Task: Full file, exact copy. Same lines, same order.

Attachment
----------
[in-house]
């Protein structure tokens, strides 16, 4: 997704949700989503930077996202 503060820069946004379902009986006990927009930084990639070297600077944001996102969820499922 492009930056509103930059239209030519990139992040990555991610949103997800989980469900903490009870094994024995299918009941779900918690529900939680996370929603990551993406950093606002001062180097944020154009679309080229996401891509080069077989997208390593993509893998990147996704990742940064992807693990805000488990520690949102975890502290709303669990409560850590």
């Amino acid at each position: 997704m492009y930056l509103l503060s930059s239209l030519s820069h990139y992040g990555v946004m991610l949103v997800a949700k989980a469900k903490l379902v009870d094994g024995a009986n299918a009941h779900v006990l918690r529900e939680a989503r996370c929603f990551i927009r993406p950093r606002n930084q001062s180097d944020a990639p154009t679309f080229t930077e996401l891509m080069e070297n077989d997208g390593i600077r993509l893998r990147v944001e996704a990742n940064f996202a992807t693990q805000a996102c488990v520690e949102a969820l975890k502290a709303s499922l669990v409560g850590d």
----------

[in-house]
């Protein structure tokens, strides 16, 4: 997704949700989503930077996202 503060820069946004379902009986006990927009930084990639070297600077944001996102969820499922 492009930056509103930059239209030519990139992040990555991610949103997800989980469900903490009870094994024995299918009941779900918690529900939680996370929603990551993406950093606002001062180097944020154009679309080229996401891509080069077989997208390593993509893998990147996704990742940064992807693990805000488990520690949102975890502290709303669990409560850590």
């Amino acid at each position: 997704m492009y930056l509103l503060s930059s239209l030519s820069h990139y992040g990555v946004m991610l949103v997800a949700k989980a469900k903490l379902v009870d094994g024995a009986n299918a009941h779900v006990l918690r529900e939680a989503r996370c929603f990551i927009r993406p950093r606002n930084q001062s180097d944020a990639p154009t679309f080229t930077e996401l891509m080069e070297n077989d997208g390593i600077r993509l893998r990147v944001e996704a990742n940064f996202a992807t693990q805000a996102c488990v520690e949102a969820l975890k502290a709303s499922l669990v409560g850590d």